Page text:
Growing Up At Finnegan's Pharmacy
Of all the days as I can remember, I spent half of them at 4010 West 12th Street in Little Rock, Arkansas, better known as Finnegan Family Pharmacy. Daily after school and on the weekends, I learned innumerable skills from the basics such as cleaning and stocking a storefront, to working a cash register, counting back change without a calculator, and mentally figuring up sales tax. I fronted shelves, inflated thousands of balloons during the huge sales holidays of Valentine’s Day and Mother’s Day, created elaborate gift baskets (which I was NOT very good at), and later on I worked charts in the medical supply trailer in the parking lot (there wasn’t room for this growing arm of the business in the building). To this day, I still work for the family in the medical supply business. What can I say, it’s in my blood.
But it’s not just the business aspect that I’m connected to. Finnegan Family Pharmacy was a hub of community activity. Customers were able to come in and pay their 30 day charge accounts, utility bills, send mail and buy postage, ship packages, buy money orders,cash checks and just come sit and visit awhile. Finnegan’s was far from being just a commercial business. Our customers were our family. Car broke down? You would always get a lift. Did your child make it into college? We celebrated with a party and a collected scholarship gift. The pharmacy bought a few cars for folks, held regular community barbecues and cookouts, paid for some funerals, attended local church services, and opened early and stayed late for our people; because that’s what our customers were called in my house, our people. We were all different colors and ages. I learned about the integration of Little Rock Central High from some of our customers that lived it. We were all together in this neighborhood. We were all the same people. We loved our customers as family.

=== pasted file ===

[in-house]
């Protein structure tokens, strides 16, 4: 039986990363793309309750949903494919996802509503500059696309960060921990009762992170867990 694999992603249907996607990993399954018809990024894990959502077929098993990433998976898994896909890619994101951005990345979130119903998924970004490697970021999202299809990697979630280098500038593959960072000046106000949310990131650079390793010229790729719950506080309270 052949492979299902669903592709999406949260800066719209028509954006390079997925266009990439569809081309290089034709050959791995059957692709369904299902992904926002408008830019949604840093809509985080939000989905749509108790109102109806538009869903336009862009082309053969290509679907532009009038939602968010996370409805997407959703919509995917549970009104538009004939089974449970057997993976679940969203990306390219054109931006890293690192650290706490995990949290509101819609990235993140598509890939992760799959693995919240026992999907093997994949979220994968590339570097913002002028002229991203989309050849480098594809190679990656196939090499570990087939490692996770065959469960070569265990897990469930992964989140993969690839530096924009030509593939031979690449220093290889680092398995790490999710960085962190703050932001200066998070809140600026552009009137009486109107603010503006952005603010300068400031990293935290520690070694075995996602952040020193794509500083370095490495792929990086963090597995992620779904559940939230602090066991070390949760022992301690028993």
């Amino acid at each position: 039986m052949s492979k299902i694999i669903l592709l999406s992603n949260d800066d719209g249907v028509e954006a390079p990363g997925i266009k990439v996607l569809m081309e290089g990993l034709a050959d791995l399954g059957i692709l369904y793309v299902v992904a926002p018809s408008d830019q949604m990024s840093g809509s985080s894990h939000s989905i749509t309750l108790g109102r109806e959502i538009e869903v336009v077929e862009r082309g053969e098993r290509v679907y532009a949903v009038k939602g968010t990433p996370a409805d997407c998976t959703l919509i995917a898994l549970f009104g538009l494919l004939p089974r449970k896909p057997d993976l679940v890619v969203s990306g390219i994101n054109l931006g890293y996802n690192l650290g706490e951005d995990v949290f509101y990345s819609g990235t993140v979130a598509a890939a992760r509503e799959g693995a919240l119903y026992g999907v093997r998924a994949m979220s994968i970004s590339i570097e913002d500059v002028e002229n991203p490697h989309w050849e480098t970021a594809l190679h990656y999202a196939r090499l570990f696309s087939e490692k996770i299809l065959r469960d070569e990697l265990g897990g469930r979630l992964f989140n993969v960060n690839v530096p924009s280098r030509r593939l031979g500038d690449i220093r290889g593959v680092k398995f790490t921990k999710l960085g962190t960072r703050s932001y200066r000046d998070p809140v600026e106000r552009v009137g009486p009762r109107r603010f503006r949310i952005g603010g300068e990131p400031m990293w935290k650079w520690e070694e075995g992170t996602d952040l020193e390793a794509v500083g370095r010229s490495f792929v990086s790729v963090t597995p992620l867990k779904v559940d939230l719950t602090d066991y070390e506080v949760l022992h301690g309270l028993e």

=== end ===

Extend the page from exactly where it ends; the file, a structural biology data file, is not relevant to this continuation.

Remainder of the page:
It’s not like Finnegans was a beacon or a Godsend, but we were a hub. We listened to people; which at the time, not many leaders in the city did. The neighborhood wasn’t scary but it had many needs. Growing up as a Little Rock UAMS (University of Arkansas for Medical Sciences) family, I have always known the neighborhood. Both my parents, Vicki and Karrol Fowlkes, went to UAMS, worked for UAMS in some form or fashion, and spent their adult lives in Little Rock. I attended Gibbs Elementary Magnet School and later Little Rock Central High. I was never far from the 12th Street neighborhood. It was our home too. As I grew older, my dad retired from UAMS, and my mom realized it was probably time to slow down and they sold the pharmacy to USA Drug. I can’t speak for them, whether they miss the store or not, but I know we all miss the neighborhood. So much change has happened and is happening. It makes me proud.
We were very proud to have UAMS turn our old pharmacy into a UAMS Neighborhood Wellness Center. We were honored to have Sen. Mark Pryor, Mayor Mark Stodola and a representative from Tim Griffin's office present to show their support.
Check out the media coverage from the re-opening of Finnegans Pharmacy as as the 12th Street Wellness Center: